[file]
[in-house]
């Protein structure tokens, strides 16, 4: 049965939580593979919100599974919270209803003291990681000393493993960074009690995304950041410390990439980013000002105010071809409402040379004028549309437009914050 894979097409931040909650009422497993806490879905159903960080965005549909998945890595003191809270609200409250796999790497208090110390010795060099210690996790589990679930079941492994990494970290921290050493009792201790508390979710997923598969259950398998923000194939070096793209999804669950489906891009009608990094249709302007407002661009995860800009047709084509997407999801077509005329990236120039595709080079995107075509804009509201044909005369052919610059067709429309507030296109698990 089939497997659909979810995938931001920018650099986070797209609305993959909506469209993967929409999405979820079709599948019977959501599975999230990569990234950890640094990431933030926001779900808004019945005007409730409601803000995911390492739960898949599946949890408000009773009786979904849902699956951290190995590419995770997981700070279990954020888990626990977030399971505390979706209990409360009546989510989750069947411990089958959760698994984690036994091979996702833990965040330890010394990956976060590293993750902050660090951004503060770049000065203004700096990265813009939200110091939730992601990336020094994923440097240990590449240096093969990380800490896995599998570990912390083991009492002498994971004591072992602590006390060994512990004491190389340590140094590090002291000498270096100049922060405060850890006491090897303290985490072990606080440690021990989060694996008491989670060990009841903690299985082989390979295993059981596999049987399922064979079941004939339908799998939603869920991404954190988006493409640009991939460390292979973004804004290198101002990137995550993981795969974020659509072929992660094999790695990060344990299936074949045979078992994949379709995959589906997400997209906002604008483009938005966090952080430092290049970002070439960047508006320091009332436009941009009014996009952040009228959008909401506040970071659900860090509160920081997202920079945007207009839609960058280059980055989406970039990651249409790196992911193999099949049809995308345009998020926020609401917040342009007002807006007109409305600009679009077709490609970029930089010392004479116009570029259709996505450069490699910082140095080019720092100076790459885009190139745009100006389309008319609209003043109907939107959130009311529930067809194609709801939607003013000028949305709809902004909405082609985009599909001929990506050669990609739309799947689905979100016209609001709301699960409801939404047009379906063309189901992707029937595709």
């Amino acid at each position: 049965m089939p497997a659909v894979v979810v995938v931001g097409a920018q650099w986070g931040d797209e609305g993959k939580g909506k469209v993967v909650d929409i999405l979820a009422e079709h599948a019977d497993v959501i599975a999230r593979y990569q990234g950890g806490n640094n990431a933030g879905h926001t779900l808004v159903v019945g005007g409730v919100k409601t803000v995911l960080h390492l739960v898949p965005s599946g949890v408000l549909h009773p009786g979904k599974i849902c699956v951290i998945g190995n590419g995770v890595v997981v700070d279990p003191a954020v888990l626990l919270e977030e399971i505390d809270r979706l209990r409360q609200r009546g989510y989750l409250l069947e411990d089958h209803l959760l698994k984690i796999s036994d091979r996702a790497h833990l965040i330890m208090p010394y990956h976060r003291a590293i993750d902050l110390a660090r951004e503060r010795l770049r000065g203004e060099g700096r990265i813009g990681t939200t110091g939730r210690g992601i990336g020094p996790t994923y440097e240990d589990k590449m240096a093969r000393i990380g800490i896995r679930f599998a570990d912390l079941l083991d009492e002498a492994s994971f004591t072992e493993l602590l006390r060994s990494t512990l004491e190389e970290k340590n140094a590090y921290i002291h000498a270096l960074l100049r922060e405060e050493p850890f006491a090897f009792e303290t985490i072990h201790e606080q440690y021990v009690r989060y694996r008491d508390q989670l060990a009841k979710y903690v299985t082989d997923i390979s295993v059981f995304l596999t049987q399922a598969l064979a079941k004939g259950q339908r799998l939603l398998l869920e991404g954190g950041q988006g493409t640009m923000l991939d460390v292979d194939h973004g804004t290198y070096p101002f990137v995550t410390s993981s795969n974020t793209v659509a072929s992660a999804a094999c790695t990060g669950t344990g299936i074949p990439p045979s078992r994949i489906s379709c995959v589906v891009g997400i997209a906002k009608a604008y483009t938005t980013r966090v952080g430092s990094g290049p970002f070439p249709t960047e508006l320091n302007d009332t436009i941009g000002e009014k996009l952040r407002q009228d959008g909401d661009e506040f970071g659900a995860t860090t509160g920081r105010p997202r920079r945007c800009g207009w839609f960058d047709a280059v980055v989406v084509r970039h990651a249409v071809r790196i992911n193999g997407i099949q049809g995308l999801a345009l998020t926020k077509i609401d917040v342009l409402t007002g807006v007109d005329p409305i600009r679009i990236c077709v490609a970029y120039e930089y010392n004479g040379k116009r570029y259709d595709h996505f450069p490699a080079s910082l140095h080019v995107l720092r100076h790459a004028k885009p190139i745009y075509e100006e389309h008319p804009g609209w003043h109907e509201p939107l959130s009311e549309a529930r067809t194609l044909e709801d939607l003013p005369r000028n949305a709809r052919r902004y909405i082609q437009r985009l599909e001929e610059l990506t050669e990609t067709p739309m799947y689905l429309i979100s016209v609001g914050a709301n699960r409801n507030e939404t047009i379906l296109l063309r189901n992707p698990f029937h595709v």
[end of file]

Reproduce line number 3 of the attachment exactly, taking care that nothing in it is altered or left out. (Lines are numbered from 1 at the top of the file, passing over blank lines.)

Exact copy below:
């Amino acid at each position: 049965m089939p497997a659909v894979v979810v995938v931001g097409a920018q650099w986070g931040d797209e609305g993959k939580g909506k469209v993967v909650d929409i999405l979820a009422e079709h599948a019977d497993v959501i599975a999230r593979y990569q990234g950890g806490n640094n990431a933030g879905h926001t779900l808004v159903v019945g005007g409730v919100k409601t803000v995911l960080h390492l739960v898949p965005s599946g949890v408000l549909h009773p009786g979904k599974i849902c699956v951290i998945g190995n590419g995770v890595v997981v700070d279990p003191a954020v888990l626990l919270e977030e399971i505390d809270r979706l209990r409360q609200r009546g989510y989750l409250l069947e411990d089958h209803l959760l698994k984690i796999s036994d091979r996702a790497h833990l965040i330890m208090p010394y990956h976060r003291a590293i993750d902050l110390a660090r951004e503060r010795l770049r000065g203004e060099g700096r990265i813009g990681t939200t110091g939730r210690g992601i990336g020094p996790t994923y440097e240990d589990k590449m240096a093969r000393i990380g800490i896995r679930f599998a570990d912390l079941l083991d009492e002498a492994s994971f004591t072992e493993l602590l006390r060994s990494t512990l004491e190389e970290k340590n140094a590090y921290i002291h000498a270096l960074l100049r922060e405060e050493p850890f006491a090897f009792e303290t985490i072990h201790e606080q440690y021990v009690r989060y694996r008491d508390q989670l060990a009841k979710y903690v299985t082989d997923i390979s295993v059981f995304l596999t049987q399922a598969l064979a079941k004939g259950q339908r799998l939603l398998l869920e991404g954190g950041q988006g493409t640009m923000l991939d460390v292979d194939h973004g804004t290198y070096p101002f990137v995550t410390s993981s795969n974020t793209v659509a072929s992660a999804a094999c790695t990060g669950t344990g299936i074949p990439p045979s078992r994949i489906s379709c995959v589906v891009g997400i997209a906002k009608a604008y483009t938005t980013r966090v952080g430092s990094g290049p970002f070439p249709t960047e508006l320091n302007d009332t436009i941009g000002e009014k996009l952040r407002q009228d959008g909401d661009e506040f970071g659900a995860t860090t509160g920081r105010p997202r920079r945007c800009g207009w839609f960058d047709a280059v980055v989406v084509r970039h990651a249409v071809r790196i992911n193999g997407i099949q049809g995308l999801a345009l998020t926020k077509i609401d917040v342009l409402t007002g807006v007109d005329p409305i600009r679009i990236c077709v490609a970029y120039e930089y010392n004479g040379k116009r570029y259709d595709h996505f450069p490699a080079s910082l140095h080019v995107l720092r100076h790459a004028k885009p190139i745009y075509e100006e389309h008319p804009g609209w003043h109907e509201p939107l959130s009311e549309a529930r067809t194609l044909e709801d939607l003013p005369r000028n949305a709809r052919r902004y909405i082609q437009r985009l599909e001929e610059l990506t050669e990609t067709p739309m799947y689905l429309i979100s016209v609001g914050a709301n699960r409801n507030e939404t047009i379906l296109l063309r189901n992707p698990f029937h595709v």